Chemicals giant E.I. du Pont de Nemours & Company (DD) is embarking on a new age for itself, one that has involved an aggressive restructuring of its business over the past few years. First, DuPont acquired global enzyme and specialty food ingredient company Danisco for nearly $6 billion in 2011. The following year, DuPont sold off its Performance Coatings unit to The Carlyle Group (CG) for $5 billion.
Unfortunately, these initiatives haven't provided the results management wanted so far. And yet, management is entirely confident in the company's future. DuPont's revenue growth is slowing, which has called its strategic shift into question. It seems as though the key consideration for investors going forward is whether you believe management's vision will ultimately pay off.
Do you buy DuPont's value proposition?
DuPont labels itself as a company optimally positioned for high growth and value, due to its new business structure which management believes is focused on the best opportunities. Unfortunately, progress has been slow to materialize. Consider that DuPont generated just 3% sales growth in 2013. Sluggish sales growth last year was due to poor performance in its Performance Chemicals and Electronics segments, which posted sales declines of 7% and 6%, respectively.
Going forward, DuPont is focusing on three key segments: Agriculture & Nutrition, Advancement Materials, and Industrial Biosciences. Collectively, DuPont management feels its business is best positioned to serve these markets. That's because these are where rising demand for better food and advanced fuels and materials create highly promising growth opportunities.
While results haven't shown up yet, there's reason to believe DuPont's strategy is the right one. The underlying economics of the agriculture industry are extremely favorable. That's because global populations continue to expand, and rapidly emerging economies have placed an enormous strain on food production. In addition, DuPont's existing Agriculture division was is best-performing business segment last year, since it produced 13% sales growth and is the company's largest operating unit.
Divestments across the industry
DuPont's strategy of aggressively selling off business divisions not deemed critical to future operations is emblematic of the entire chemicals industry. Chemicals companies across the board are tightening their belts and slimming down, preparing to do more with less. For example, Dow Chemical (DOW) announced plans last year to sell off its chlorine segment, which was its oldest business. This move was part of a plan to divest various businesses that amounted to $5 billion in annual revenue. The goal here is to shore up its balance sheet and raise cash in a broader initiative called the "Efficiency for Growth" plan.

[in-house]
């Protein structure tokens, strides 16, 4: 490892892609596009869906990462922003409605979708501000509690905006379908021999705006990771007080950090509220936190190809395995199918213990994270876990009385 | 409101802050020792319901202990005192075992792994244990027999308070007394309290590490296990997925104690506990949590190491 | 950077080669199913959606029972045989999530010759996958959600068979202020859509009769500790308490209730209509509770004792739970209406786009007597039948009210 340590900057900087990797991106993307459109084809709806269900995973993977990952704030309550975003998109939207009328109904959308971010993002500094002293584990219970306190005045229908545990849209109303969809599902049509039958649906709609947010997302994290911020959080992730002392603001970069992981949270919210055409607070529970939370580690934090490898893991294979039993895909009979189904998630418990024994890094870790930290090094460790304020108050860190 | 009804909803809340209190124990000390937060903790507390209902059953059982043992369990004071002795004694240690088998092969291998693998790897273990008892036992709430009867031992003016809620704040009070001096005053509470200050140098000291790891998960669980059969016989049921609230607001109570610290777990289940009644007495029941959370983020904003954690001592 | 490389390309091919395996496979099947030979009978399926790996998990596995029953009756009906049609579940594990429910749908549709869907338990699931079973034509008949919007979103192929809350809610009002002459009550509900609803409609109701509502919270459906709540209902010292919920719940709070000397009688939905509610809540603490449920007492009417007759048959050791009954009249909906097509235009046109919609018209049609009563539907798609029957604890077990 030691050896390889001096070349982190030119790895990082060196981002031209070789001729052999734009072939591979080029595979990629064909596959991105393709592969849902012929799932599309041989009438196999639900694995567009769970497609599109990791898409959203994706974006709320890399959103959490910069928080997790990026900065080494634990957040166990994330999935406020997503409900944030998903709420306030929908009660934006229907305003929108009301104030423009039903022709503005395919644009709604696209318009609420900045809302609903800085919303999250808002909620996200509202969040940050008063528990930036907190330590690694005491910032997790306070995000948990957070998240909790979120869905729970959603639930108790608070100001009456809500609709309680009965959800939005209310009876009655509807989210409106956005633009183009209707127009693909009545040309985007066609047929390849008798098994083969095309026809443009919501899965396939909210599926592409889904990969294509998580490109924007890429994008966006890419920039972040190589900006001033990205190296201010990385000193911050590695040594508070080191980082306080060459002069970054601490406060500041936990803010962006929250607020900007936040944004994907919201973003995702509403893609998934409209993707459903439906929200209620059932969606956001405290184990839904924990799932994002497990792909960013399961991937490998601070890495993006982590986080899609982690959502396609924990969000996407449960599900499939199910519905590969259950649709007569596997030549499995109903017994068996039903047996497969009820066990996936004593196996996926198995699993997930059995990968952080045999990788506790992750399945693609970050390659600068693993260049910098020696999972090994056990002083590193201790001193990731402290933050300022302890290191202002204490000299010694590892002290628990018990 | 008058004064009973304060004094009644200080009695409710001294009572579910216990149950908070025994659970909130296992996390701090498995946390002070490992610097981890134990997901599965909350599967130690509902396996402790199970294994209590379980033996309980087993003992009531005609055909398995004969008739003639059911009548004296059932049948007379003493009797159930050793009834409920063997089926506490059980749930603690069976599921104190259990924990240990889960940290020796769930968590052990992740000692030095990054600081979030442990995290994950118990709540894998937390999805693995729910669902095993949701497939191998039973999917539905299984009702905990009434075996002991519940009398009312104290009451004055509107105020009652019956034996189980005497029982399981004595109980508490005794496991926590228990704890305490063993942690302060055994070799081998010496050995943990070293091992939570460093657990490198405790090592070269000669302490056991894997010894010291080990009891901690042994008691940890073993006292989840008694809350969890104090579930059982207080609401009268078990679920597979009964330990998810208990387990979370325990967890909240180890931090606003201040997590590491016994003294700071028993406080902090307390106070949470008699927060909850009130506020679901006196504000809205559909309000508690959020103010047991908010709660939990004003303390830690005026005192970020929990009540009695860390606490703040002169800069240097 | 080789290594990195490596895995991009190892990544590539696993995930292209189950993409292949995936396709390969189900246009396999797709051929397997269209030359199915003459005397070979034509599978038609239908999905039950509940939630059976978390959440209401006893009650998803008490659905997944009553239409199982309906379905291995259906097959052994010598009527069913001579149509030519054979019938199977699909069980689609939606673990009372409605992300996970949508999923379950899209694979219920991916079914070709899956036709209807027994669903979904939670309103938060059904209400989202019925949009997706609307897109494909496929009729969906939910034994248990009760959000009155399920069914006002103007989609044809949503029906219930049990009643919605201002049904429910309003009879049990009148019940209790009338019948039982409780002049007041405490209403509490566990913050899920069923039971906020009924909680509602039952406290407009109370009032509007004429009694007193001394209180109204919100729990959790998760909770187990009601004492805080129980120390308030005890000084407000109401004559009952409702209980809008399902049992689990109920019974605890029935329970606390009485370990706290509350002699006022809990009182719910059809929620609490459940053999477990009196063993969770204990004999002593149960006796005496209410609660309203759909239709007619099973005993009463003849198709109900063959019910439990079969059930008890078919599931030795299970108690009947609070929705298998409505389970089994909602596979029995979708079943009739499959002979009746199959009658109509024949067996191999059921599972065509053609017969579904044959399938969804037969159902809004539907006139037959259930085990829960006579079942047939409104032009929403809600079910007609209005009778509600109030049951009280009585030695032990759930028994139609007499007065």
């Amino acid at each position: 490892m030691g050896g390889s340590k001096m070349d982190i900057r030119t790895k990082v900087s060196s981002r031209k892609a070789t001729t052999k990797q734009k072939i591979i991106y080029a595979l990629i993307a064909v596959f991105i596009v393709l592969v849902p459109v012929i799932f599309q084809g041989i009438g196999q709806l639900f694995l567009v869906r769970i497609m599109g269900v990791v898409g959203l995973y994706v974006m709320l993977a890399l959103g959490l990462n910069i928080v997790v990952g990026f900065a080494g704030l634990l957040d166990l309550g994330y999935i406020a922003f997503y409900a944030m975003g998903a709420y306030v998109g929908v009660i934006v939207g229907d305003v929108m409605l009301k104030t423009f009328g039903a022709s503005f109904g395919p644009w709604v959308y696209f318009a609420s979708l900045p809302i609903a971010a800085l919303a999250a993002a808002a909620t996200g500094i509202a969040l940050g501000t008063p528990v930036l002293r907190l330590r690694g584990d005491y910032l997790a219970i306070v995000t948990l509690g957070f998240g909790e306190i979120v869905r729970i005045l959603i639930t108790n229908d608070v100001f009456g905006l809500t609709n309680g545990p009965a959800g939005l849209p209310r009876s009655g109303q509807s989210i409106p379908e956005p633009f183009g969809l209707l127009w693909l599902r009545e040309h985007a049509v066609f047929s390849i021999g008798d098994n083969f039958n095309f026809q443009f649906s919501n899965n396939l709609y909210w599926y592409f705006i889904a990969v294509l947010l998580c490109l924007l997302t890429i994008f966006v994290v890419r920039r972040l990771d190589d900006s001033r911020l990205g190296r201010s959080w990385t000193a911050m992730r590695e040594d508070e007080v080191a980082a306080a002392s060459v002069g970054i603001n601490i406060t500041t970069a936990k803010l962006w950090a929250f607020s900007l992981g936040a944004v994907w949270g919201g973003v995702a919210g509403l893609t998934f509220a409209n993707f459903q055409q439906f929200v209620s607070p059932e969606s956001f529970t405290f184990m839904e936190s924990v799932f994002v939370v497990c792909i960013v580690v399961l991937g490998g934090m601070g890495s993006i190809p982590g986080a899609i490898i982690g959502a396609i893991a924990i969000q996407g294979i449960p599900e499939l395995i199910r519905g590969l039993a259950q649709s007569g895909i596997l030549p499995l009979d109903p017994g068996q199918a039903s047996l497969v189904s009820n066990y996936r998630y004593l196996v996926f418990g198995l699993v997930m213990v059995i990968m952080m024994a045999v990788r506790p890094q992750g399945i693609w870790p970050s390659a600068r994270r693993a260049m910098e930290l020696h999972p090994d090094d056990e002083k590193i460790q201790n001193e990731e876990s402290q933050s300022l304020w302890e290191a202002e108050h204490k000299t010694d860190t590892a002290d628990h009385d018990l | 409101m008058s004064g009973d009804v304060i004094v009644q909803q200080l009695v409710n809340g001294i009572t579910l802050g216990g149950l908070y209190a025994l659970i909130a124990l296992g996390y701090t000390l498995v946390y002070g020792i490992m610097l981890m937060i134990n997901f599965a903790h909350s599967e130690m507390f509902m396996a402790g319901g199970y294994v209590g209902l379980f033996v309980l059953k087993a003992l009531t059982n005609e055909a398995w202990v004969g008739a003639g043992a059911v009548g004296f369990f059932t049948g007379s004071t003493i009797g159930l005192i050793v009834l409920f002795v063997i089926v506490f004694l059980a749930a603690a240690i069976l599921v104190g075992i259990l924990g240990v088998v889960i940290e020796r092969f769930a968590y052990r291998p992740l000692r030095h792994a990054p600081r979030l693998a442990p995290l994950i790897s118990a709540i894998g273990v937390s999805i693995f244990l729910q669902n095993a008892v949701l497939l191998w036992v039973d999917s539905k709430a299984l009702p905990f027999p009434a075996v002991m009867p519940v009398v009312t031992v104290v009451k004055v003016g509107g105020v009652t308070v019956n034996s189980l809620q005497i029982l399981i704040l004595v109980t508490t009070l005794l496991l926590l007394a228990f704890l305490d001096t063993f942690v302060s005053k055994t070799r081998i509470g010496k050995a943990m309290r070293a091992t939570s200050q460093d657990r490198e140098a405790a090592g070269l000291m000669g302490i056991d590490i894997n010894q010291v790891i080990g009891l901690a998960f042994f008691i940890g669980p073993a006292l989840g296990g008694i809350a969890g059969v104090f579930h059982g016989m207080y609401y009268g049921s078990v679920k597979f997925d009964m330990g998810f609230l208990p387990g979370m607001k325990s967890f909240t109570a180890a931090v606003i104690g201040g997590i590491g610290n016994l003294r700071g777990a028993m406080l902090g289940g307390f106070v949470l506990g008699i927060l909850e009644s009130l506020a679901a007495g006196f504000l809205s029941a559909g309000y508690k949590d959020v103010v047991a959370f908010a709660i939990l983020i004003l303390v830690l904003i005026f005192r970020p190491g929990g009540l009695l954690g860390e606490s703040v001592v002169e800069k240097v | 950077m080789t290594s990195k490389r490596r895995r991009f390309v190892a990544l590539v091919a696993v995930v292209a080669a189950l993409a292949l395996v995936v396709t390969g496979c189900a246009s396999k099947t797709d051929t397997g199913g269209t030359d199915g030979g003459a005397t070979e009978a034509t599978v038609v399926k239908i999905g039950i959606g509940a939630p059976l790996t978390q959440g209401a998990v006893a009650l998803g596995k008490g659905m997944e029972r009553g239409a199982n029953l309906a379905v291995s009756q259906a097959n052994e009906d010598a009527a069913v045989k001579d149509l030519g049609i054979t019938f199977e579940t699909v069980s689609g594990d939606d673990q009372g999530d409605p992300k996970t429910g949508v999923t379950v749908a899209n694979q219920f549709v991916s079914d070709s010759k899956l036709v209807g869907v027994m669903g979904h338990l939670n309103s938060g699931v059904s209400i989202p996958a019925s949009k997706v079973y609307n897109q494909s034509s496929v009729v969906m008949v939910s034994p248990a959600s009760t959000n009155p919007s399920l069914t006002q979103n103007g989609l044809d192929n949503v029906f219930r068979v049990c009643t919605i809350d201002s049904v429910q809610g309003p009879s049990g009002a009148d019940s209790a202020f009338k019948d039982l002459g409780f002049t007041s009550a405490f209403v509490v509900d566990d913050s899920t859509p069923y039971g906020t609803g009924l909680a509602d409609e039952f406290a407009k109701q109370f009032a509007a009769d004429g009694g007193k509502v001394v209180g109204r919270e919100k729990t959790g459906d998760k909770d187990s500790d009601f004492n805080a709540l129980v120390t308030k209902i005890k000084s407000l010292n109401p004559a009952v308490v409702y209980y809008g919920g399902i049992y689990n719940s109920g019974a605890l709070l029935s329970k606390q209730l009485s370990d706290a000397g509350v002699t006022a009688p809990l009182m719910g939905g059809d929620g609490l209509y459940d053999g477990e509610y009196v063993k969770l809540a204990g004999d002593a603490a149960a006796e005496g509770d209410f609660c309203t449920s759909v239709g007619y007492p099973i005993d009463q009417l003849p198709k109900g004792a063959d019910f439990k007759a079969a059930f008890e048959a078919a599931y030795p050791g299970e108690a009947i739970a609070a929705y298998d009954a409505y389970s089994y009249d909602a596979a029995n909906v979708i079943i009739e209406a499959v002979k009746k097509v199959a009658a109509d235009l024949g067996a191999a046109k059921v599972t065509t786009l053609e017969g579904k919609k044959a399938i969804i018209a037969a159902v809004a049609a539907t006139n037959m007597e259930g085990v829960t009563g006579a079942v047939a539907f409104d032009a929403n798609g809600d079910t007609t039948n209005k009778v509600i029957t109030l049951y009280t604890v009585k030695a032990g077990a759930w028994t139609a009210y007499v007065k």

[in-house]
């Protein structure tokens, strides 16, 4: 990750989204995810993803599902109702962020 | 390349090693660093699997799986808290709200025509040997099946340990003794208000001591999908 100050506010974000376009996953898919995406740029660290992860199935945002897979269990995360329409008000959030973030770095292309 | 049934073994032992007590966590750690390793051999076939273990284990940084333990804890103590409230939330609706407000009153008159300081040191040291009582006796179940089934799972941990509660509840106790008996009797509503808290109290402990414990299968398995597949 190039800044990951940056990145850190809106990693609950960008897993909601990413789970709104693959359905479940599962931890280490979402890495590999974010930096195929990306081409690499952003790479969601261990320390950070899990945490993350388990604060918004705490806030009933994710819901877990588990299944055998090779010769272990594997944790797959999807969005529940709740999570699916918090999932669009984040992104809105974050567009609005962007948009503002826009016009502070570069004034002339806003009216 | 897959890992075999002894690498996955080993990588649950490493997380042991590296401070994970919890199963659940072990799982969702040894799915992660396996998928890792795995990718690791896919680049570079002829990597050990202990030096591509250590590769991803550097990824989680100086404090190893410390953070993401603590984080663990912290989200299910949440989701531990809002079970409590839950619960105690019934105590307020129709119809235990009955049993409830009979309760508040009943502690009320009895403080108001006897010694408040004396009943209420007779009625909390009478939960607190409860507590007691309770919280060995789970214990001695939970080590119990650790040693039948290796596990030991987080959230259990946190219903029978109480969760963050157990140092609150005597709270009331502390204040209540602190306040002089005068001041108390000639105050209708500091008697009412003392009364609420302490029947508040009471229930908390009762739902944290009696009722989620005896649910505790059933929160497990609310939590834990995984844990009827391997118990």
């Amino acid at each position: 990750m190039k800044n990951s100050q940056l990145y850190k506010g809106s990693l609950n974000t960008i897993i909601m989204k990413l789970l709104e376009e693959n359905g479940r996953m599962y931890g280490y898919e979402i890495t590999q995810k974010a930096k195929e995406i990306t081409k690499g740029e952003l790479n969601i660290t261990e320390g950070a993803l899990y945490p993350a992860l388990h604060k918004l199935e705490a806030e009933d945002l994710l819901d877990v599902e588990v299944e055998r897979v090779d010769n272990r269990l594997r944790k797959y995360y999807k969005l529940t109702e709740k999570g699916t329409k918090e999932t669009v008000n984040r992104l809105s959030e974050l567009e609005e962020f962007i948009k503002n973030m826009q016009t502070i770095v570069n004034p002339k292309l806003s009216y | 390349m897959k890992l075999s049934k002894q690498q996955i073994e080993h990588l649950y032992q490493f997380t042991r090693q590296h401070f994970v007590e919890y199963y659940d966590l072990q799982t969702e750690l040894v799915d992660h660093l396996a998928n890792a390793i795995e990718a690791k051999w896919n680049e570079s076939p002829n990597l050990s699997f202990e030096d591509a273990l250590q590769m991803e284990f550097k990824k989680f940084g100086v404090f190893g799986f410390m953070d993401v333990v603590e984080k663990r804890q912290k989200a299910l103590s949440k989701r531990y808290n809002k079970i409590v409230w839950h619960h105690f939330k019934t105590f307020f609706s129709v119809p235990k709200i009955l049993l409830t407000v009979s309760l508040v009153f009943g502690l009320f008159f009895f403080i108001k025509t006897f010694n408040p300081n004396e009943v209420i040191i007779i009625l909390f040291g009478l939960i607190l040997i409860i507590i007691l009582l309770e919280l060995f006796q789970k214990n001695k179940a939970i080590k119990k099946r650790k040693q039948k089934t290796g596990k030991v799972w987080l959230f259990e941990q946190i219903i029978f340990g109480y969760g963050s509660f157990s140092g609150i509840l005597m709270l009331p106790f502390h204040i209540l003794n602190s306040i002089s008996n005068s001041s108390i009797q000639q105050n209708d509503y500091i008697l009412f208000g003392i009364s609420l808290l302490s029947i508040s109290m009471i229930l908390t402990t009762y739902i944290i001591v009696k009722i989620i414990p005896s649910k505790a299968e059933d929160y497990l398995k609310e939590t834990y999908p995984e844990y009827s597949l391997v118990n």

It's worth noting that shareholders are seeing immediate benefits from this strategy in the form of greater cash returns. Dow recently increased its dividend by 15% as well as expanded its share repurchase authorization to $4.5 billion, to be completed this year.
At the same time, caution is warranted because Dow's core underlying business is struggling. Its net sales grew by just a fraction of a percent last year. Profitability expanded significantly—adjusted earnings jumped 30% in 2013—but bottom-line growth was due largely to share buybacks and aggressive cost cuts. Long-term earnings growth is limited without sales growth cooperating.
Management ability is the true test
Chemicals companies are embarking on an 'out with the old, in with the new' mentality. They're disposing of older business segments that have suffered slowing growth in recent years. Going forward, the strategic shifts will pave the way for more profitable long-term futures from the higher-value opportunities DuPont and Dow are turning their efforts toward.
DuPont's focus on agriculture seems like a wise move. The favorable economics of the agriculture industry represent a strong tailwind. Plus, DuPont's agriculture business was its best-performing segment last year in terms of sales growth. As a result, the path for success is already there.
Still, shedding profitable, time-tested business segments is a risky move. In the end, whether these decisions prove to be profitable ones depends largely on management's ability to execute their plans.
Warren Buffett has publicly backed Dow, what else can we learn?